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Chickens stopped laying in early December- should I be worried?

Discussion in 'Chicken Behaviors and Egglaying' started by THV, Jan 27, 2010.

  1. THV

    THV Out Of The Brooder

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    Feb 23, 2009
    BERKELEY, CALIFORNIA
    Hi BYC gang. I have a flock of 10 chickens that are about a year old. I live in Berkeley, CA. They started laying last summer, and were consistently giving me between 7-9 eggs per day. Sometime in November they started to taper down to 3-4 per day, and then one day in early December the laying stopped- except for one a day...and has not resumed. I don't want to put a light in the coop to force them to lay, I just want to be sure this is normal and I should not be worried about something. I've been feeding them lay crumble since they started laying, food has not been changed. They've been molting a bit, nobody has lost a massive amount of feathers, but they are definitely looking a bit scraggly at the moment. Any suggestions or ideas on when I can look forward to eggs again.

    On a separate topic, I'm getting 3 new baby chicks tomorrow, and tips on introducing them to the flock?
    Thanks
    Tim
     
  2. TXmom

    TXmom Chillin' With My Peeps

    It might be normal because of the weather and reduced daylight, especially if they are really molting. But just to be sure, check them for lice/mites. You can look around the vent area and also under their wings. I had a significant drop in egg production but I didn't worry about it too much because of the weather, but then I found out they had lice under their wings. Cleared that up with Sevin Dust and DE and my egg production picked back up.

    I have an indoor brooder for my chicks where they stay for the first several weeks of their life. As far as introducing new chicks, I usually let my older birds run around in the fenced-in backyard, then put the chicks (starting at about 3-4 weeks old) out in the yard with them while I watch. If the big ones get too rough, I step between them and push the big ones away. I do this a little bit every day for a couple weeks until they get more used to each other. Then, when the babies are ready to go outside permanently (about 6-7 weeks old for me), I put them in the coop with the big ones at night while they're roosting. I also go outside bright and early to make sure nobody is fighting in the morning. So far, I haven't had a problem with this. The big ones might pick on the little ones a little bit, but they learn to get along once they establish their pecking order. If your big ones are more aggressive than mine, then you might need to try something else, like putting a fence between them.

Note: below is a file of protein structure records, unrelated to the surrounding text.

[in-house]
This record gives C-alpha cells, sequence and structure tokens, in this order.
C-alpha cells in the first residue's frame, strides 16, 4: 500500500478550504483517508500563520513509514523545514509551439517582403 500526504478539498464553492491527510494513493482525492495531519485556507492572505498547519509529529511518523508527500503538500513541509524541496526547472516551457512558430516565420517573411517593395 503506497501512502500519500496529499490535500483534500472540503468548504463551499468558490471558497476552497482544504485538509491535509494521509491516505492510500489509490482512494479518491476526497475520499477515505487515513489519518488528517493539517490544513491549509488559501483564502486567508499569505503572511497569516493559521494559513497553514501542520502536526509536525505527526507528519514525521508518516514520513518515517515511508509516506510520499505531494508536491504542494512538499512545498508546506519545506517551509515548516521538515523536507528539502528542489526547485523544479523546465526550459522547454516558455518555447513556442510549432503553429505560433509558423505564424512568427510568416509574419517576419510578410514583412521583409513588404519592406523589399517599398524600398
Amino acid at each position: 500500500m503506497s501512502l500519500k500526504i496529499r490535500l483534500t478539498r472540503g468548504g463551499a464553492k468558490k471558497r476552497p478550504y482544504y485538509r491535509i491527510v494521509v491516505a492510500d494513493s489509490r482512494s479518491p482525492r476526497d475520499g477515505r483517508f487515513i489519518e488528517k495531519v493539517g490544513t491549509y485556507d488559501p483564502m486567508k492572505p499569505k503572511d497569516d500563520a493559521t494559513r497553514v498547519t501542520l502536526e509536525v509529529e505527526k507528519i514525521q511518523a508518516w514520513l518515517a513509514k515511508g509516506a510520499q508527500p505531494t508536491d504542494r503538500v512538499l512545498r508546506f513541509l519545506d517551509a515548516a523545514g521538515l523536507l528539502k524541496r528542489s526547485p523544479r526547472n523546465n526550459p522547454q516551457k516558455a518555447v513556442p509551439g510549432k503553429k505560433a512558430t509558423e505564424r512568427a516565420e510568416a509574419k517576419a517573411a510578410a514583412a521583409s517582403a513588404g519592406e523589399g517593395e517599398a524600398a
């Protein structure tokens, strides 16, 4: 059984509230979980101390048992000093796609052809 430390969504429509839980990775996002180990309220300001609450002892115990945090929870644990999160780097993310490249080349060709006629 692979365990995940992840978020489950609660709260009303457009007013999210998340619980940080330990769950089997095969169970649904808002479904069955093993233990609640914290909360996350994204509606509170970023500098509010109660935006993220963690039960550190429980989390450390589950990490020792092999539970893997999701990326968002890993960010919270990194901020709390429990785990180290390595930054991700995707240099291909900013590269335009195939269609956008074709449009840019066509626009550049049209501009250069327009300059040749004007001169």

3. chookchick

    chookchick Chillin' With My Peeps

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    Aug 18, 2008
    Olympia WA
    Sounds like they may be going through a mini-molt. See if you can up their protein a bit to help them regain feathers, with high protein treats or a higher level crumble. They should begin laying again as the days get longer, but a good once over for pests, and checking poo for worms wouldn't hurt.

    If you can free-range them together like TXmom that is a great way to introduce. Because I have to keep them in a run, I keep them separated until older (4 months), then in adjoining pens for at least 3 weeks, then supervised visits for a few days until complete integration. During integration, I distract them with large containers, treats all over, places to hide, etc...
     

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